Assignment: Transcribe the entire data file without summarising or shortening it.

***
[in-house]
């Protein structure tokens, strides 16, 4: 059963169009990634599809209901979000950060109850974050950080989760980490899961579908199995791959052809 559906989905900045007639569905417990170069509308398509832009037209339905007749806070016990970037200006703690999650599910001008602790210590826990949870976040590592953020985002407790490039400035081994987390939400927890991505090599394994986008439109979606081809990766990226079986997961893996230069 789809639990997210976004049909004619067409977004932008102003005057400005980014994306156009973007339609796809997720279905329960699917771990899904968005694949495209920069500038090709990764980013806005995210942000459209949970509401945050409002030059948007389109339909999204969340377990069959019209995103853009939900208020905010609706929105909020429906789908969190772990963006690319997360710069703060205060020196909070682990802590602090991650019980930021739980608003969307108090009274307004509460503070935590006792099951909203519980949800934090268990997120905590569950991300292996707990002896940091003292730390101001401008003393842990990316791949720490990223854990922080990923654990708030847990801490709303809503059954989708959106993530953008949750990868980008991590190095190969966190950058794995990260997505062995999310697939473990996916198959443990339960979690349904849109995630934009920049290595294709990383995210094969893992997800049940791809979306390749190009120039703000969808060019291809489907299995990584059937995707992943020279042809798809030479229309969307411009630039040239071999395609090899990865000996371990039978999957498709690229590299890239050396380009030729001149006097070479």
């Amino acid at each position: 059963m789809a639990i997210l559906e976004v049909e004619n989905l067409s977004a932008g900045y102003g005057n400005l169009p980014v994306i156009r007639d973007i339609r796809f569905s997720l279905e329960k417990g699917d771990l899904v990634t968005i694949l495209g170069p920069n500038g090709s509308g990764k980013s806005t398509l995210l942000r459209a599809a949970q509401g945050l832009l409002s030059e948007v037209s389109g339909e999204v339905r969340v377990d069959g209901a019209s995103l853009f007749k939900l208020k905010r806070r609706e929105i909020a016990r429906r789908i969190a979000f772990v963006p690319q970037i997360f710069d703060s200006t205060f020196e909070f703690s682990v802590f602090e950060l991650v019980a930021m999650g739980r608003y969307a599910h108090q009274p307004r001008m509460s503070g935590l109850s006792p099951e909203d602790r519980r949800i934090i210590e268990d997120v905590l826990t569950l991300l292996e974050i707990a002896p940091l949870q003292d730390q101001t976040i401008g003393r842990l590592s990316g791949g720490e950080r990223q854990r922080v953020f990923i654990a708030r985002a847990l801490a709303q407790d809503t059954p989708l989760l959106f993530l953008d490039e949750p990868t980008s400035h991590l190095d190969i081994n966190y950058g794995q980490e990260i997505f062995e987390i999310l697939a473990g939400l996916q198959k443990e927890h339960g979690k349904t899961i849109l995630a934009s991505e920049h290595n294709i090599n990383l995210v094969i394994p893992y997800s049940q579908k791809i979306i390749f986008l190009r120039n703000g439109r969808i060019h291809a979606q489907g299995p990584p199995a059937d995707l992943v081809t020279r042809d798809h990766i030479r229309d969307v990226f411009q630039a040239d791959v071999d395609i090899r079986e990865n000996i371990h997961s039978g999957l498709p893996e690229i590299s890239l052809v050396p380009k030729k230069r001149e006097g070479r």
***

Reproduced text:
[in-house]
């Protein structure tokens, strides 16, 4: 059963169009990634599809209901979000950060109850974050950080989760980490899961579908199995791959052809 559906989905900045007639569905417990170069509308398509832009037209339905007749806070016990970037200006703690999650599910001008602790210590826990949870976040590592953020985002407790490039400035081994987390939400927890991505090599394994986008439109979606081809990766990226079986997961893996230069 789809639990997210976004049909004619067409977004932008102003005057400005980014994306156009973007339609796809997720279905329960699917771990899904968005694949495209920069500038090709990764980013806005995210942000459209949970509401945050409002030059948007389109339909999204969340377990069959019209995103853009939900208020905010609706929105909020429906789908969190772990963006690319997360710069703060205060020196909070682990802590602090991650019980930021739980608003969307108090009274307004509460503070935590006792099951909203519980949800934090268990997120905590569950991300292996707990002896940091003292730390101001401008003393842990990316791949720490990223854990922080990923654990708030847990801490709303809503059954989708959106993530953008949750990868980008991590190095190969966190950058794995990260997505062995999310697939473990996916198959443990339960979690349904849109995630934009920049290595294709990383995210094969893992997800049940791809979306390749190009120039703000969808060019291809489907299995990584059937995707992943020279042809798809030479229309969307411009630039040239071999395609090899990865000996371990039978999957498709690229590299890239050396380009030729001149006097070479």
């Amino acid at each position: 059963m789809a639990i997210l559906e976004v049909e004619n989905l067409s977004a932008g900045y102003g005057n400005l169009p980014v994306i156009r007639d973007i339609r796809f569905s997720l279905e329960k417990g699917d771990l899904v990634t968005i694949l495209g170069p920069n500038g090709s509308g990764k980013s806005t398509l995210l942000r459209a599809a949970q509401g945050l832009l409002s030059e948007v037209s389109g339909e999204v339905r969340v377990d069959g209901a019209s995103l853009f007749k939900l208020k905010r806070r609706e929105i909020a016990r429906r789908i969190a979000f772990v963006p690319q970037i997360f710069d703060s200006t205060f020196e909070f703690s682990v802590f602090e950060l991650v019980a930021m999650g739980r608003y969307a599910h108090q009274p307004r001008m509460s503070g935590l109850s006792p099951e909203d602790r519980r949800i934090i210590e268990d997120v905590l826990t569950l991300l292996e974050i707990a002896p940091l949870q003292d730390q101001t976040i401008g003393r842990l590592s990316g791949g720490e950080r990223q854990r922080v953020f990923i654990a708030r985002a847990l801490a709303q407790d809503t059954p989708l989760l959106f993530l953008d490039e949750p990868t980008s400035h991590l190095d190969i081994n966190y950058g794995q980490e990260i997505f062995e987390i999310l697939a473990g939400l996916q198959k443990e927890h339960g979690k349904t899961i849109l995630a934009s991505e920049h290595n294709i090599n990383l995210v094969i394994p893992y997800s049940q579908k791809i979306i390749f986008l190009r120039n703000g439109r969808i060019h291809a979606q489907g299995p990584p199995a059937d995707l992943v081809t020279r042809d798809h990766i030479r229309d969307v990226f411009q630039a040239d791959v071999d395609i090899r079986e990865n000996i371990h997961s039978g999957l498709p893996e690229i590299s890239l052809v050396p380009k030729k230069r001149e006097g070479r």